It is sometimes said that the universe is homogeneous and isotropic. What is meant by each of these descriptions? Are they mutually exclusive, or does one require the other? And what implications rise because of this?
A homogeneous cosmology is one in which there are no "special" places in the universe: at a given instant in time, the universe appears the same at every location (on large enough spatial scales).
An isotropic cosmology is one in which there are no "special" directions: at a given instant in time, the universe appears the same in every direction (again, on sufficiently large spatial scales).
Together, they form the Cosmological principle.
As pointed out by Brian Hooper, these symmetries (when applied to physical laws) give rise to the conservations of linear and angular momentum as a result of Noether's theorem.
In addition, the cosmological principal is important for the physical interpretation of observational data, and not only because it is a generally unspoken assumption when using physical laws tested on Earth to model distant objects (galaxies, quasars, etc.) For example, it supports the interpretation of the Hubble diagram as the result of the expansion of the universe as opposed to evidence that the Earth (or someplace "nearby") was at the center of a very big conventional explosion. After all, in a conventional explosion, the fragments that travel the farthest are those that had the highest velocity, so some time after the explosion, faster moving fragments are further away from the center. If, however, observers on all fragments see the same density of galaxies and relationship between velocity and distance in all directions, then this model doesn't work.
According to the generally accepted theory of the Big Bang, the universe originated between 10,000 and 20,000 million ago years ago and has been expanding ever since.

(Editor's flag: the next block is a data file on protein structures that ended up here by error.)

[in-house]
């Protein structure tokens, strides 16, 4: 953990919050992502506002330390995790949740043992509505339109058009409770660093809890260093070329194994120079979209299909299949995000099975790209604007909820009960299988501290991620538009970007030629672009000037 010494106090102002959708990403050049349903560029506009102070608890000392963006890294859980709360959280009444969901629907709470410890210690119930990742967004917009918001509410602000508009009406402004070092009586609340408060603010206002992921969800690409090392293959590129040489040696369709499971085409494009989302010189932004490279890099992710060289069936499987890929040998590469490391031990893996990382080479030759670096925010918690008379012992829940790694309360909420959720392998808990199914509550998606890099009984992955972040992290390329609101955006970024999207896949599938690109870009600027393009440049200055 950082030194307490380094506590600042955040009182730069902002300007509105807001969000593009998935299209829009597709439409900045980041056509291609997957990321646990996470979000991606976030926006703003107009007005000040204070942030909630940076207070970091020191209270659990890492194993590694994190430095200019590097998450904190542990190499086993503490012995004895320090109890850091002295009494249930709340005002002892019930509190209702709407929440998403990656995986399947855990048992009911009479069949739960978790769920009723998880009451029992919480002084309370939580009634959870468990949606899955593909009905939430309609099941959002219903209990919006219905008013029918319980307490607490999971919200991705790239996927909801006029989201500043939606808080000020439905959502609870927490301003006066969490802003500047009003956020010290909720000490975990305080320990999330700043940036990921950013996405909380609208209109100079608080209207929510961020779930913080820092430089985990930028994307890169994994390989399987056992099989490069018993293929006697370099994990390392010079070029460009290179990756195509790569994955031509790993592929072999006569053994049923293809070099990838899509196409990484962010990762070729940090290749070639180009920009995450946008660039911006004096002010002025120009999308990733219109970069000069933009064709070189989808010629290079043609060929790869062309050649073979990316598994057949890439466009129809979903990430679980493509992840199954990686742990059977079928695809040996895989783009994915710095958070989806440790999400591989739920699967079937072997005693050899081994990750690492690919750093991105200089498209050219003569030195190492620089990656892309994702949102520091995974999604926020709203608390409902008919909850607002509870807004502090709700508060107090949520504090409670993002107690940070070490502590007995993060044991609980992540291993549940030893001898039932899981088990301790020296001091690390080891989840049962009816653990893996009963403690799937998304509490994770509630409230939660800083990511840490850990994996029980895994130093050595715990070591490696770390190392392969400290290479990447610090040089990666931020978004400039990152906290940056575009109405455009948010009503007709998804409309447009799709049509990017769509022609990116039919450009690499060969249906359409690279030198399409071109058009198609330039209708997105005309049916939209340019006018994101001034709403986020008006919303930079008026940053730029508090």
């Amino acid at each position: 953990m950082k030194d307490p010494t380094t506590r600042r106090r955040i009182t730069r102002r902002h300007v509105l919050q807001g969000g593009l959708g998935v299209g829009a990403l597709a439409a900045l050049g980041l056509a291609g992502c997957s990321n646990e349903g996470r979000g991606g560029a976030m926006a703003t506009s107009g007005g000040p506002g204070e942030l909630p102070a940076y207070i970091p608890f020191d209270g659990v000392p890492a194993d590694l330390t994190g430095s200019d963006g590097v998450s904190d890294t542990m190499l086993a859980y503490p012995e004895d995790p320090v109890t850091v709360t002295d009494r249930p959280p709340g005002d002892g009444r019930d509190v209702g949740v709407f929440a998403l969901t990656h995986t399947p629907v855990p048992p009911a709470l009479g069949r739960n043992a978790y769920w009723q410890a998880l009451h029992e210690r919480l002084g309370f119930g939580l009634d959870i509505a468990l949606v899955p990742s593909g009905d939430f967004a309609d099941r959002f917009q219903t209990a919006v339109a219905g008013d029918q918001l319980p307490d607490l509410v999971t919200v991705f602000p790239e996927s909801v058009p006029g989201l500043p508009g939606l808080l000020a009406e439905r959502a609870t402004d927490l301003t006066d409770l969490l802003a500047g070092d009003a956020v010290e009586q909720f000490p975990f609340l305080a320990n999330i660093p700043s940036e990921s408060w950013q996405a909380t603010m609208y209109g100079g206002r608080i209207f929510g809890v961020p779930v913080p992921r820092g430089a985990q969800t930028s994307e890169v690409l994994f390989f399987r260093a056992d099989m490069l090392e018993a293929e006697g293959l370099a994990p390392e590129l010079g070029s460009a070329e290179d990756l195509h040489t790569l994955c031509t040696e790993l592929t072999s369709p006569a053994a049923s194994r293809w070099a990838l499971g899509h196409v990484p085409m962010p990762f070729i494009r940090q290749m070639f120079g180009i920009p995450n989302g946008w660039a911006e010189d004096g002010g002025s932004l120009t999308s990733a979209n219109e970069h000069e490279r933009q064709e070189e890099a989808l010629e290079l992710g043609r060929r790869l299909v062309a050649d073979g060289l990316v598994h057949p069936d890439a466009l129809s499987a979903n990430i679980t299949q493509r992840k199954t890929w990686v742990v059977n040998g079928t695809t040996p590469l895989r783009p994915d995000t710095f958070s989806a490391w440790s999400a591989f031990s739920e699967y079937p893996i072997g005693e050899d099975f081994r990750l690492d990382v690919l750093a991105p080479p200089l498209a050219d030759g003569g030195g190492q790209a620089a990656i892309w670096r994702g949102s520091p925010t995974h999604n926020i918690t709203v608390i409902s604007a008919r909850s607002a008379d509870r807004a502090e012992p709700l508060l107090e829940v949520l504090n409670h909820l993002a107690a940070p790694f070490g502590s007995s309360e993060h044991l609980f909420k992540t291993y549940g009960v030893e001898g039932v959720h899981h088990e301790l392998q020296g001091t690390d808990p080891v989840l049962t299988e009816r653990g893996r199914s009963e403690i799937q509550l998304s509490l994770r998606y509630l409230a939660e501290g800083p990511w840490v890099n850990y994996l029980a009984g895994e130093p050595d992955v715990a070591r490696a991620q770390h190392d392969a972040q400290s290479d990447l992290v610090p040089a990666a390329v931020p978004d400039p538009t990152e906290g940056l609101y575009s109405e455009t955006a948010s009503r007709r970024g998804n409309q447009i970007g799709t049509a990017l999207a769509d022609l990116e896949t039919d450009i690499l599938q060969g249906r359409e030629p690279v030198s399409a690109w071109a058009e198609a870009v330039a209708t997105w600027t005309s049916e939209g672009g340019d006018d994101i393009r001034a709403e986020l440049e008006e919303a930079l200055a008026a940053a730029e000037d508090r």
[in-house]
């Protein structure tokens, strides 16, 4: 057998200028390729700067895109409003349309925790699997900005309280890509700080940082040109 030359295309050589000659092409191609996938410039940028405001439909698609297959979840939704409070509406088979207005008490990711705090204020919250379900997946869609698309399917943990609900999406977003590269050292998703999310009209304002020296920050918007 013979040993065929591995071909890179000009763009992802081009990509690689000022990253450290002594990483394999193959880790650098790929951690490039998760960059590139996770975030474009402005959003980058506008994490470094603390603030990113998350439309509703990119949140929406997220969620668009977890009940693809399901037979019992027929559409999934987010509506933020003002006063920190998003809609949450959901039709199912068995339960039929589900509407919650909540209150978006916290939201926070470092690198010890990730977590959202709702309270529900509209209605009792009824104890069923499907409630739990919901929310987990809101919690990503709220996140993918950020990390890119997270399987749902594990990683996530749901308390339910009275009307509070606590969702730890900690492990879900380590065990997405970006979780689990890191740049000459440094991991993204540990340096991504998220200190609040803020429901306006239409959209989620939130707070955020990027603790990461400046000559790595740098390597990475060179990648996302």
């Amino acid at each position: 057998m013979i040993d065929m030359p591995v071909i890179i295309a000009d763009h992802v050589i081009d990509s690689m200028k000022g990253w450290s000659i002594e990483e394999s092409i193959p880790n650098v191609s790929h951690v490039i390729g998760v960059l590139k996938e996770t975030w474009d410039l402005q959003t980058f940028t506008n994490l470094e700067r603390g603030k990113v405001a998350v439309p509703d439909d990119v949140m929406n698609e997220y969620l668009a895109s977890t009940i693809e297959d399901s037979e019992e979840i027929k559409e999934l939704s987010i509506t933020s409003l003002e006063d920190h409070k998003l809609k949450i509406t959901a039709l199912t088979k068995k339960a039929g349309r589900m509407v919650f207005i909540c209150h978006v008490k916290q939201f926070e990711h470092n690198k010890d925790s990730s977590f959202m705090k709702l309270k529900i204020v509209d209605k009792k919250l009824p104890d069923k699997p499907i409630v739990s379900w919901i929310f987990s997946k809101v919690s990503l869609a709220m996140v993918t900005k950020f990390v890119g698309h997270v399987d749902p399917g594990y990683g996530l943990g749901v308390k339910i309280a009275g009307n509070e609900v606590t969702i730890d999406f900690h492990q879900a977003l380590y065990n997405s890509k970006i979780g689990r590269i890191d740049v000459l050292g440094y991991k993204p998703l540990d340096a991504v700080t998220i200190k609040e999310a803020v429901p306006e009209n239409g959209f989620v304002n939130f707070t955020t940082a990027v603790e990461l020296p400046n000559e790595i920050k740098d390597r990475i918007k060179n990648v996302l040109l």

The uncertain future of the universe: the expansion could be limited (closed universe), shrinking the universe upon itself, or it could be infinite (open universe), in which case the universe will expand forever.
In the limiting case between these two possibilities (flat universe) nor cease the expansion. At large distances from the observational point of view, the universe is - homogeneous - isotropic.
If $u$ is the mass density, call $(du / u)$ in $R$ a fractional fluctuations of the mass density, due to the existence of structures (galaxies, galaxy clusters, superclusters), within an area located randomly, radius R. Thus $(du / u)$ in $R$ decreases as a negative power of R.
This suggests that we can model the universe as made of a soft background of average density, with superimposed fluctuations. A small scales these fluctuations are large but decrease as the scale grows. A sufficiently large scale (greater than about 100 Mpc), the universe can be treated as homogeneous and isotropic then a uniform density.
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It means that the laws of physics are the same everywhere and the same in every direction. It is of fundamental importance as these symmetries give rise to conservation laws. The isotropy of the universe means that angular momentum is conserved; its homogeneity means that momentum is conserved. A similar symmetry, that the laws of physics are the same for all time, gives us conservation of energy.
See Noether's Theorem on Wikipedia for more information.